The residents of Hargrish Town have long argued whether or not the natural stone columns beneath the granite overhang at Fendinil Rock actually support it.  Whether they do or not would probably best be answered by a dwarf, but the few who have passed through Hargrish recently have shown no interest in settling the argument--perhaps because the rants and counter-rants that can be heard at the Sipping Sow are a great source of amusement for them.

In years past, the semi-sheltered area beneath the Rock served as a way-station for travelers moving between Hargrish and the larger towns to the west.  Recently, however, travelers have reported being driven from the Columns by unsavory men.  Some go so far as to say that bandits have taken up residence in the ancient shrine carved into the stone.

Wednesday, January 2, 2013

Beach Creatures

I'm always looking for real-world sources of inspiration for gaming.

I came across this video awhile ago and think it to be pretty cool.

Perhaps the things depicted are the ancient works of crabmen, before they lost their technological dominance.  Perhaps they are a form of golem created by a mad wizard imprisoned on a desert island.  Perhaps they are the living skeletons of creatures no longer known to the world.

Who knows?  Go check out this video.

Tuesday, January 1, 2013

Kickstarter Thoughts

Everyone has an opinion on Kickstarter and its use in the rpg "world".  You can't go a day and not see some blogger somewhere commenting on Kickstarters, how they suck, how they don't suck, what would make them better, etc.

I don't have many strong feelings about the subject, because my rpg budget is based (almost) solely on the earnings of The Fantasy Cartographic.  Since it has been an extremely slow year, I haven't spent much money on gaming material--kickstarter or otherwise.  I did contribute to the Dwimmermount kickstarter and, while it is behind schedule, I'm okay because Autarch has done a better job of keeping the backers informed of its status.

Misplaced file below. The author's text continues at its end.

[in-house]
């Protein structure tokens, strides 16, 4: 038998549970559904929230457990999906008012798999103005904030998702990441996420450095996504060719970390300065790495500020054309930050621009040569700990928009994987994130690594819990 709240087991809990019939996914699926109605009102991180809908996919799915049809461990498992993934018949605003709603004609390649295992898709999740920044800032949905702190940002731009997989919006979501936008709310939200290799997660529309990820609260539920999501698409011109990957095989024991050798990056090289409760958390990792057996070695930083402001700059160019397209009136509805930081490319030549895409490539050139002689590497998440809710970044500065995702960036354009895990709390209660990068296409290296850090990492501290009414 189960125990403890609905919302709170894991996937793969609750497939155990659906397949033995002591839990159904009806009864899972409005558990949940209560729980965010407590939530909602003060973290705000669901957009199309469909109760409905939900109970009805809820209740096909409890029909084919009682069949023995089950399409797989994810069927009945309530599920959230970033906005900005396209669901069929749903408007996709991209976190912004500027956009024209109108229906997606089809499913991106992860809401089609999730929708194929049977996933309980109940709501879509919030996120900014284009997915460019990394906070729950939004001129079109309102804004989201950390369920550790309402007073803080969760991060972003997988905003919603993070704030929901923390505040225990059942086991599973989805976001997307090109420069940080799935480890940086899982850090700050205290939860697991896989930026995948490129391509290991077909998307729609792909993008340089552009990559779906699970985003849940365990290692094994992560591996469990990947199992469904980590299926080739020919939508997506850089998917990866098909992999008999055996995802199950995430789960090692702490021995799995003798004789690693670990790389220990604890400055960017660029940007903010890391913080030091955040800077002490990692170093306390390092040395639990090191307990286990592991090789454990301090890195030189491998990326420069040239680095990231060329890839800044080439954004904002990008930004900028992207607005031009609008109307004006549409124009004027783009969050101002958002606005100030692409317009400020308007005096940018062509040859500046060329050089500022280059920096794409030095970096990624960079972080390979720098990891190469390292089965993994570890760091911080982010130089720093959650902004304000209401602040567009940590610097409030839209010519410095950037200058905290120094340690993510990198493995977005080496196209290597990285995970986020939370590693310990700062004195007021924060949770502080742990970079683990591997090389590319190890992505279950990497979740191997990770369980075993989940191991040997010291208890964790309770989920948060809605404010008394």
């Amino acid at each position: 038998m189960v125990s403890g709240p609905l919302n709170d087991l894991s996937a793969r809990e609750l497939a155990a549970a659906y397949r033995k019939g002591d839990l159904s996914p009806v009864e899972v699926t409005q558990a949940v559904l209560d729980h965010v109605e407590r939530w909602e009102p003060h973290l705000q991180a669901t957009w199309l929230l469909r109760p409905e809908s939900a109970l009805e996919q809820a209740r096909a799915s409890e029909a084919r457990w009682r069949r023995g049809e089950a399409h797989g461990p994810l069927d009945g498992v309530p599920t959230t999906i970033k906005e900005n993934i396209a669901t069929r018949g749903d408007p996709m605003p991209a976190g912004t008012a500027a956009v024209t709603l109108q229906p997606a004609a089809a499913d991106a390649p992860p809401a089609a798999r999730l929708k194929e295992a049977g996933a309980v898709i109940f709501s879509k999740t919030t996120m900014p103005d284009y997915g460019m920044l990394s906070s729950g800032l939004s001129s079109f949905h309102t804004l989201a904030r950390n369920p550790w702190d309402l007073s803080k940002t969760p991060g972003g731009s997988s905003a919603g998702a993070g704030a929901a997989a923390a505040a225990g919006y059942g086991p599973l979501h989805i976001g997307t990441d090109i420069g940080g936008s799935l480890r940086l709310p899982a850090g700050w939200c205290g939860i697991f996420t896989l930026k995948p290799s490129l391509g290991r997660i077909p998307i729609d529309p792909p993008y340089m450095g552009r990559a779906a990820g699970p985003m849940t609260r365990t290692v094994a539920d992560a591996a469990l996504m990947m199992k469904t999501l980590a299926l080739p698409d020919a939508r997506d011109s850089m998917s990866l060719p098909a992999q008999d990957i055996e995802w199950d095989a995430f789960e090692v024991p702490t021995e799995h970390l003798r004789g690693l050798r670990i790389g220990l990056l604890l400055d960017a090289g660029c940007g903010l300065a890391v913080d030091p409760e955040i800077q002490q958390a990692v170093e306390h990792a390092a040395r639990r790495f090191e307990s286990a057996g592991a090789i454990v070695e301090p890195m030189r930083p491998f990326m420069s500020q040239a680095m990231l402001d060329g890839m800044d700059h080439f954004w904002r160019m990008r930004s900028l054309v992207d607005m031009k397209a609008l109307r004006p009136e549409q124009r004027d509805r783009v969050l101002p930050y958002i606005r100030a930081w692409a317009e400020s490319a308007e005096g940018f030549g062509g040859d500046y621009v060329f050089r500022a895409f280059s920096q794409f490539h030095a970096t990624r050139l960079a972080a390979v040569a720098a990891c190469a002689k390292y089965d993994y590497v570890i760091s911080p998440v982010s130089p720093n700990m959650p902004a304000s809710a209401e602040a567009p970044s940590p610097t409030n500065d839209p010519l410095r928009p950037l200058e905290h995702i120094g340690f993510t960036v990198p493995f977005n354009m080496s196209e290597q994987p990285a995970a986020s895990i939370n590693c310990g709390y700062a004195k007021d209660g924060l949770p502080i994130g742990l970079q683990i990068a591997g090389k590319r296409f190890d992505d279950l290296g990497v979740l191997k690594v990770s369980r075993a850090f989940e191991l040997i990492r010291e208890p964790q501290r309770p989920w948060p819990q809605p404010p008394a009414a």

Overall, my opinion is that, contrary to most of the conventional wisdom in the OSR, it is NOT a pre-order system.  I know that many will consider this blasphemous, but there you go.  (It is probably even more dangerous for me to voice this opinion, considering the fact that I might be pursuing a kickstarter of my own.  These words may be used against me at some future point--oh well.)  If you are using kickstarter as a pre-order system, that is a mindset that you chose of your own accord.  I don't think it fair it get pissed off if that turns out not to be the case, regardless of whatever promotional material a given project is using to sell their wares.

I think Joethelawyer has some good things to say.  I agree with him.